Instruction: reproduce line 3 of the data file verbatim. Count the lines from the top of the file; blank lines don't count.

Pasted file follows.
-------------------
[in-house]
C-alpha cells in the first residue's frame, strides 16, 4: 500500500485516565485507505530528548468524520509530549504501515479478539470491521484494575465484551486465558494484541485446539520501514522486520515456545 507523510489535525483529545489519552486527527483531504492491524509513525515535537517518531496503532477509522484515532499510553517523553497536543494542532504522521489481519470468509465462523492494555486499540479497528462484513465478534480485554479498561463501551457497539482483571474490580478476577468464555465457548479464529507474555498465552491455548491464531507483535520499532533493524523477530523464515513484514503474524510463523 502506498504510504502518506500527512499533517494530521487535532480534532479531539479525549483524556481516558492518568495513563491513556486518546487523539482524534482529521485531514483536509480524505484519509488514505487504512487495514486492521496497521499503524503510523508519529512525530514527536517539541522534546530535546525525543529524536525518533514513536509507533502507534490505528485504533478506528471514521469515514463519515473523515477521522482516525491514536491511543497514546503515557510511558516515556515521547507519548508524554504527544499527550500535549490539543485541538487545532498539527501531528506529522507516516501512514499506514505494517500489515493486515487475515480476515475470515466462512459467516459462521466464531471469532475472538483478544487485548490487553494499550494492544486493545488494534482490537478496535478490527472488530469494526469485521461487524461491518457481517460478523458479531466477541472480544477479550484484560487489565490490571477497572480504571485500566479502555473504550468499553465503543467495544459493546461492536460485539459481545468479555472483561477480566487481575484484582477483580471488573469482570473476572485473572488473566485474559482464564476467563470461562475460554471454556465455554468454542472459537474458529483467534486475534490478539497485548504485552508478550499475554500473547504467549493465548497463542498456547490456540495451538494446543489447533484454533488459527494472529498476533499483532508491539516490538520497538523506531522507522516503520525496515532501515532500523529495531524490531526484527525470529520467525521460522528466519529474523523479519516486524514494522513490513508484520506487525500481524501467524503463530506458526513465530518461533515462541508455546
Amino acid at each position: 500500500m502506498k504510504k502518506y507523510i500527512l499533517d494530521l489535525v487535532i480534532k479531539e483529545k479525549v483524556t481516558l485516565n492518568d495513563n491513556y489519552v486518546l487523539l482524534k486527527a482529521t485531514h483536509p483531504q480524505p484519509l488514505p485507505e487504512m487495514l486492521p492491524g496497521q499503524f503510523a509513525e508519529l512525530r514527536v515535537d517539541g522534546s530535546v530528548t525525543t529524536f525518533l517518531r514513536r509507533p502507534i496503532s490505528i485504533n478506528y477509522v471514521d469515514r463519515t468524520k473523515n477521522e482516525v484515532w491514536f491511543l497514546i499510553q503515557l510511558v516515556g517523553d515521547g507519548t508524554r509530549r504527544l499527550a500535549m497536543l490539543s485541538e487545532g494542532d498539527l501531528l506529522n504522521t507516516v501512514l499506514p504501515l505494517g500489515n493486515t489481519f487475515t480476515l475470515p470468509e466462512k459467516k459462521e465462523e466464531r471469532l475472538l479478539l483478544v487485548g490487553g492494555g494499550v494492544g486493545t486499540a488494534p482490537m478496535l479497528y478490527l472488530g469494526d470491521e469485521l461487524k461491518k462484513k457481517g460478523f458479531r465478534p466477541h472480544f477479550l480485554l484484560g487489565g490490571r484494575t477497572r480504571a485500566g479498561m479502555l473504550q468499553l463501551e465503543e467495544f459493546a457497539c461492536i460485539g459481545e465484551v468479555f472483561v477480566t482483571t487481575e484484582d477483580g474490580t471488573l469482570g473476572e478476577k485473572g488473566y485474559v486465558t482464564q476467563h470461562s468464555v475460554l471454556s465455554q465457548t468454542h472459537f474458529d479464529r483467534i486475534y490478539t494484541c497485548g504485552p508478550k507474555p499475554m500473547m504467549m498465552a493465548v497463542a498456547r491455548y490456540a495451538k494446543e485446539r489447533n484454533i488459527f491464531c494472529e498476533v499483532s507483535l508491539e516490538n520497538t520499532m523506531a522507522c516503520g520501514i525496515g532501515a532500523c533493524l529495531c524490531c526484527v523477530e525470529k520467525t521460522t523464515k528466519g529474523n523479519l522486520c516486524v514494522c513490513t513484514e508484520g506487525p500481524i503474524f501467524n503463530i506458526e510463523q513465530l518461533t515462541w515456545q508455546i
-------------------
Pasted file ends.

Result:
Amino acid at each position: 500500500m502506498k504510504k502518506y507523510i500527512l499533517d494530521l489535525v487535532i480534532k479531539e483529545k479525549v483524556t481516558l485516565n492518568d495513563n491513556y489519552v486518546l487523539l482524534k486527527a482529521t485531514h483536509p483531504q480524505p484519509l488514505p485507505e487504512m487495514l486492521p492491524g496497521q499503524f503510523a509513525e508519529l512525530r514527536v515535537d517539541g522534546s530535546v530528548t525525543t529524536f525518533l517518531r514513536r509507533p502507534i496503532s490505528i485504533n478506528y477509522v471514521d469515514r463519515t468524520k473523515n477521522e482516525v484515532w491514536f491511543l497514546i499510553q503515557l510511558v516515556g517523553d515521547g507519548t508524554r509530549r504527544l499527550a500535549m497536543l490539543s485541538e487545532g494542532d498539527l501531528l506529522n504522521t507516516v501512514l499506514p504501515l505494517g500489515n493486515t489481519f487475515t480476515l475470515p470468509e466462512k459467516k459462521e465462523e466464531r471469532l475472538l479478539l483478544v487485548g490487553g492494555g494499550v494492544g486493545t486499540a488494534p482490537m478496535l479497528y478490527l472488530g469494526d470491521e469485521l461487524k461491518k462484513k457481517g460478523f458479531r465478534p466477541h472480544f477479550l480485554l484484560g487489565g490490571r484494575t477497572r480504571a485500566g479498561m479502555l473504550q468499553l463501551e465503543e467495544f459493546a457497539c461492536i460485539g459481545e465484551v468479555f472483561v477480566t482483571t487481575e484484582d477483580g474490580t471488573l469482570g473476572e478476577k485473572g488473566y485474559v486465558t482464564q476467563h470461562s468464555v475460554l471454556s465455554q465457548t468454542h472459537f474458529d479464529r483467534i486475534y490478539t494484541c497485548g504485552p508478550k507474555p499475554m500473547m504467549m498465552a493465548v497463542a498456547r491455548y490456540a495451538k494446543e485446539r489447533n484454533i488459527f491464531c494472529e498476533v499483532s507483535l508491539e516490538n520497538t520499532m523506531a522507522c516503520g520501514i525496515g532501515a532500523c533493524l529495531c524490531c526484527v523477530e525470529k520467525t521460522t523464515k528466519g529474523n523479519l522486520c516486524v514494522c513490513t513484514e508484520g506487525p500481524i503474524f501467524n503463530i506458526e510463523q513465530l518461533t515462541w515456545q508455546i